I am currently reading a book about telling stories, so I’m doing a little experiment with my blog posts. Hopefully, they will be a bit more engaging, or perhaps I’ll just learn a bit more about effective communication. I do use AI to help get things started and learn ways of stating things I haven’t thought of. However, I’ve done enough editing of the generated text to call this my own.
Unless otherwise noted, all photos are credited to Sophia Timba
Recently, I was standing in the hallway of the SUNY Brockport chemistry building, watching a procession of thirty some students and a few of their teachers. They were taking part in the MLK Boys Academy, a program for inner-city students from Rochester to acquire life skills and explore various aspects of social and professional development.
My colleague, Carly, and I were tasked with hosting a one-hour workshop for the Academy, aiming to ignite their curiosity and passion for science through hands-on experiences. Since I recently started a Makerspace, “It Begins in Brockport” (IBiB), I wanted to incorporate makerspace resources. One of our recent acquisitions, a Maker Cart from TeacherGeek, provided all the materials we needed for this endeavor.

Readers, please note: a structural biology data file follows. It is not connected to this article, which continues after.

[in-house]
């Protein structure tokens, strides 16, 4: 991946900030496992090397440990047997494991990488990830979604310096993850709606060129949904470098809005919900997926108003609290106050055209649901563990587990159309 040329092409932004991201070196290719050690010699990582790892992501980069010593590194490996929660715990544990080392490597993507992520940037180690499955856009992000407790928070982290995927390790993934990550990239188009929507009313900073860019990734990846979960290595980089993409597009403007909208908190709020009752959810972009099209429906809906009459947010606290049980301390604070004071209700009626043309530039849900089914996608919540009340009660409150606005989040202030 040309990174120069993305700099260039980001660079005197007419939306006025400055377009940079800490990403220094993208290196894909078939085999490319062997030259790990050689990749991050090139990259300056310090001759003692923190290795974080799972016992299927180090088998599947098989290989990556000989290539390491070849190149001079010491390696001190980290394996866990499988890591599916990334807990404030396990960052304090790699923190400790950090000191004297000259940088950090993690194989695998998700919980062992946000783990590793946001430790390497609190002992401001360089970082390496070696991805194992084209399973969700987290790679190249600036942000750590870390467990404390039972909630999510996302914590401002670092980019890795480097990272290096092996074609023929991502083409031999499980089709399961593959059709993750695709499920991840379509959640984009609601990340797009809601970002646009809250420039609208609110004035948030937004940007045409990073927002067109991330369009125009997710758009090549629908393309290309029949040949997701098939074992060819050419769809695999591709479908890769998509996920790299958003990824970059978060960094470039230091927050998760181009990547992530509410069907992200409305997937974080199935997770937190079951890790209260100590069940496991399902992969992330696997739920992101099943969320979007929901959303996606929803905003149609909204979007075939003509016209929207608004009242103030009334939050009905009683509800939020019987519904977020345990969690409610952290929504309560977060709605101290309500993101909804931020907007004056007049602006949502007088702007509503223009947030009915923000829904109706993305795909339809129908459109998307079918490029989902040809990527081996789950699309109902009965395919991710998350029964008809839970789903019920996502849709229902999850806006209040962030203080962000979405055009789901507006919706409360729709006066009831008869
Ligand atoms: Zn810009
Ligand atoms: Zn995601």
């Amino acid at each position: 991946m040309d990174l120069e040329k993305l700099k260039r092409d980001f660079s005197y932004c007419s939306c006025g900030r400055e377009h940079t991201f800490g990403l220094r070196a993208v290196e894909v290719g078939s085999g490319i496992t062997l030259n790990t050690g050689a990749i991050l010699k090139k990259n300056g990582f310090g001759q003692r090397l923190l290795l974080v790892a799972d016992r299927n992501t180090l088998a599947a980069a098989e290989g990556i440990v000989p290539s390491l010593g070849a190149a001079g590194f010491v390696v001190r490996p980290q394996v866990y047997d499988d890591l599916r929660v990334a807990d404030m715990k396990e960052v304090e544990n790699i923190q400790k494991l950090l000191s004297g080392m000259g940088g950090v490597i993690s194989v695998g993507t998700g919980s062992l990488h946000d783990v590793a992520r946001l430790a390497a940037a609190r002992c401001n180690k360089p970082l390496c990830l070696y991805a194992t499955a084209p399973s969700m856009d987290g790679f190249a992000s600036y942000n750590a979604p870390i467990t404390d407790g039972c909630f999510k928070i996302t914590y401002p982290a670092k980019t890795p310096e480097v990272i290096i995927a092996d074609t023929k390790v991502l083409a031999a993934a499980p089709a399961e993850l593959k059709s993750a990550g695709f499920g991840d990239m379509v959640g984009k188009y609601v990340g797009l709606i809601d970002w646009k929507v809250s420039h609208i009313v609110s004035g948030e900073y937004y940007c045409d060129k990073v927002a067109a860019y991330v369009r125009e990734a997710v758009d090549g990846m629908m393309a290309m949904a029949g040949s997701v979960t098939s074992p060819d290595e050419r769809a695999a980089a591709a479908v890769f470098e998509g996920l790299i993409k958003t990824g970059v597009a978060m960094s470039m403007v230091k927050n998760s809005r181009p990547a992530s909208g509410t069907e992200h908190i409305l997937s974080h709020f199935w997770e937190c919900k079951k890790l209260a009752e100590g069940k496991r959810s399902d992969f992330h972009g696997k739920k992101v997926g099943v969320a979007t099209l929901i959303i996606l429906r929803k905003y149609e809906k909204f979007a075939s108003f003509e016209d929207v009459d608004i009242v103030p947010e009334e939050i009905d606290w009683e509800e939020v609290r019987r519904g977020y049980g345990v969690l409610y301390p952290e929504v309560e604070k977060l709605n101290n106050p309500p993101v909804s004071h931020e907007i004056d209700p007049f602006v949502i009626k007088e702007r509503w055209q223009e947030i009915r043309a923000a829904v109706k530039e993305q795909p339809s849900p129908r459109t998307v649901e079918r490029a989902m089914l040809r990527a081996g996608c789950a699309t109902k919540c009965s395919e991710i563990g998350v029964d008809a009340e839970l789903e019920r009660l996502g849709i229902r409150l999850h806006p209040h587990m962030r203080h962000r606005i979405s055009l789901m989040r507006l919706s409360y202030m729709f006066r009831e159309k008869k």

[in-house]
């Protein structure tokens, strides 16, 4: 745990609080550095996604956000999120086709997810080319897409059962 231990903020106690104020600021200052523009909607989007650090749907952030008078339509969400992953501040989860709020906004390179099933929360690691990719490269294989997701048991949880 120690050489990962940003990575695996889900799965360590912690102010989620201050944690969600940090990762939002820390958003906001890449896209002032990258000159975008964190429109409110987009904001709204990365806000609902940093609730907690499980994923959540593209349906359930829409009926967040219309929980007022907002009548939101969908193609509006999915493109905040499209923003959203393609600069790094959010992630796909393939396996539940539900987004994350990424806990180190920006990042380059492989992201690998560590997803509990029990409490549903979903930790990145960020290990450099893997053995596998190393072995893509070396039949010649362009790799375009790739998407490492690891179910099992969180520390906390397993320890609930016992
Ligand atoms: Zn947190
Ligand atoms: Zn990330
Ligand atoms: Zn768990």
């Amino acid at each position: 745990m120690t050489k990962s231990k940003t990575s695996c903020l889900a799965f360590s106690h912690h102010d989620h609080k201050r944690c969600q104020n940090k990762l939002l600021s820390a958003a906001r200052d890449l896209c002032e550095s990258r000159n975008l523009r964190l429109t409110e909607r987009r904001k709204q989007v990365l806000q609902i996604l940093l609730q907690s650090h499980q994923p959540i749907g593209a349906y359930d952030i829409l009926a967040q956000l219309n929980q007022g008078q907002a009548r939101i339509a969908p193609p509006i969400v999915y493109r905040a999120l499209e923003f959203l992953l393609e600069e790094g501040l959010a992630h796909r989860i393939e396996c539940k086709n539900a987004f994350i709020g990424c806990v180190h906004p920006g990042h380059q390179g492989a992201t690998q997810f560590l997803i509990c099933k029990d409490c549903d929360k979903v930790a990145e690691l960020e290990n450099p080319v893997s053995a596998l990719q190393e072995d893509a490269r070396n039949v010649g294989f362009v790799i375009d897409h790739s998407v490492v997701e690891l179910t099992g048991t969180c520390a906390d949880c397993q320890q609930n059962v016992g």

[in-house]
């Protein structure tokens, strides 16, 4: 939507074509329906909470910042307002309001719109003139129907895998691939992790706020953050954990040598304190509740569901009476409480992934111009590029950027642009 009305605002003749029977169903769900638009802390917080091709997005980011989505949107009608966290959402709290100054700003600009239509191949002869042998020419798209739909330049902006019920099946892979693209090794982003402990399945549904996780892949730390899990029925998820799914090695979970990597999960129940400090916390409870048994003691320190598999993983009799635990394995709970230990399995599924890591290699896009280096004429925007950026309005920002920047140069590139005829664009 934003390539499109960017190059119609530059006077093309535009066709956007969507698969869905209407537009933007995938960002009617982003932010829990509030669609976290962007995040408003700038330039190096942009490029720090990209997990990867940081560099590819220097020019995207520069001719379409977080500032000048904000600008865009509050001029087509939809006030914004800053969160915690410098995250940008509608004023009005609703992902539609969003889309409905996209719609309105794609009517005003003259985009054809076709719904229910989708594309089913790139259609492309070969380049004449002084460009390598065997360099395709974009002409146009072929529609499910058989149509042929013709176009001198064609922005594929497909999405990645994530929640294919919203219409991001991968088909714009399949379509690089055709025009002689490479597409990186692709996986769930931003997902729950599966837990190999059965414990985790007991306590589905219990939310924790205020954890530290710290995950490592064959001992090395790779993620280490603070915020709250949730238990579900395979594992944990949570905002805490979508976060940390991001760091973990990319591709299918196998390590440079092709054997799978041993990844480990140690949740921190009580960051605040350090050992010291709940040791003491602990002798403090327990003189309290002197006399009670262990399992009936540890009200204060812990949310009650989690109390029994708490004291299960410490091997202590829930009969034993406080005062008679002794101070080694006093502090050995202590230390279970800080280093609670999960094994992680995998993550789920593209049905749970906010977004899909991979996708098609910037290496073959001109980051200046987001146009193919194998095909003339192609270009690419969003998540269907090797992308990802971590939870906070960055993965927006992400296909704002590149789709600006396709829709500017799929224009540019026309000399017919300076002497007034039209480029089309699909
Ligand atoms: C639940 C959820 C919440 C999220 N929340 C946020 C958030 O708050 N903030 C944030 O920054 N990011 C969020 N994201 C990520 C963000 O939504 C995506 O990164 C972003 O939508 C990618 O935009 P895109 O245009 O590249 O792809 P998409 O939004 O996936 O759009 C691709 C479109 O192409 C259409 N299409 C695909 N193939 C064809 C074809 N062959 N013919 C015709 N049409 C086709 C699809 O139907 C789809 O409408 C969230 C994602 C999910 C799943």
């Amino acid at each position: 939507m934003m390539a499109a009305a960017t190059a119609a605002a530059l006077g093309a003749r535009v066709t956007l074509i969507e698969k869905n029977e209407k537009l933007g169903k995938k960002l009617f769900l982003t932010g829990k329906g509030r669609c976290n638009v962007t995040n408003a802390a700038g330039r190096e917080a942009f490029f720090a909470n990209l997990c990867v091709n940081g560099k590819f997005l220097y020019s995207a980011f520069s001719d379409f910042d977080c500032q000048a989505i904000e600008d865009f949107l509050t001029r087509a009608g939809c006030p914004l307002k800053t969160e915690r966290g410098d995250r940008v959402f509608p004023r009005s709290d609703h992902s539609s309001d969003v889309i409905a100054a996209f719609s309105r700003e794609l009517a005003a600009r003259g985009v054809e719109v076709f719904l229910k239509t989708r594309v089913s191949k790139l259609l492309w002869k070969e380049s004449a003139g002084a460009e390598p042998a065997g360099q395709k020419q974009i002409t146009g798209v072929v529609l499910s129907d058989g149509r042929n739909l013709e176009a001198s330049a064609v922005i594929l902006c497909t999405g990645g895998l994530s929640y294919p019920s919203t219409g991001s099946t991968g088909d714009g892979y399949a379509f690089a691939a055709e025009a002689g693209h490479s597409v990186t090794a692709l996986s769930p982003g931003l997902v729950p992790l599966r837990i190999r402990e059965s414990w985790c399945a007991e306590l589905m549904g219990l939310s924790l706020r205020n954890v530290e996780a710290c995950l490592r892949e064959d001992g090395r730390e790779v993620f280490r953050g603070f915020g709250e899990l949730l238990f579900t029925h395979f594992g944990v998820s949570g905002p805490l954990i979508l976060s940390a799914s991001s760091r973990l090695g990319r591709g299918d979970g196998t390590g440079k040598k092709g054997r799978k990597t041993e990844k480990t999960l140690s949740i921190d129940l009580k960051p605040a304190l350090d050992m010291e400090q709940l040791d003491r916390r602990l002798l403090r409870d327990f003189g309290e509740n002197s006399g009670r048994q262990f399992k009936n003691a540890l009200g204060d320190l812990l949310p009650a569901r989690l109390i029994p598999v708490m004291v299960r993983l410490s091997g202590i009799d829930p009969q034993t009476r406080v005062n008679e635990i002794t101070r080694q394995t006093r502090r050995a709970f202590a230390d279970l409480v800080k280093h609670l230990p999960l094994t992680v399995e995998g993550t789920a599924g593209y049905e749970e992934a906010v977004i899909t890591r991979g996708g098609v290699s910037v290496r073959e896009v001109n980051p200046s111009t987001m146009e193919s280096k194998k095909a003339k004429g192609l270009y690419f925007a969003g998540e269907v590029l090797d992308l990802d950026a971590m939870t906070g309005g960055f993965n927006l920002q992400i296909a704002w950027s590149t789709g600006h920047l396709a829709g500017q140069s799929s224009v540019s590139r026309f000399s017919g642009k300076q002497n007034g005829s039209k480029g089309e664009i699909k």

I’ve been doing a lot of fiddling with chatGPT and how it might be used in academia (as a tool for good). It’s that time of the semester when the pile of grading on my desk is getting high enough that I start coming up with novel ways to procrastinate. (Plus, I just got a filling this morning, and I am not in the mood to read student writing at this moment.)
So, instead of doing the work I should be doing, I decided to do the work I want to be doing, and that is, thinking about what a general education course on lightsabers would look like. With the help of chatGPT, here’s what I came up with. I think it would be fun.
As part of my mad dash to transition to on-line teaching, I’ve started making videos. Since I’m not a fan of on-line teaching, I thought I would at least try to make it interesting and play around with some film design. At the very least, I hope that it is geeky/dorky enough to keep students’ attentions for the duration of the video.
I figured out how to embed a quiz into a video, one of which is shown below. What’s really exciting is that the quiz, if it is in a learning management system like Blackboard, can be integrated into the grade center, so I can now use videos as a form of interactive pseudo-just-in-time assessment.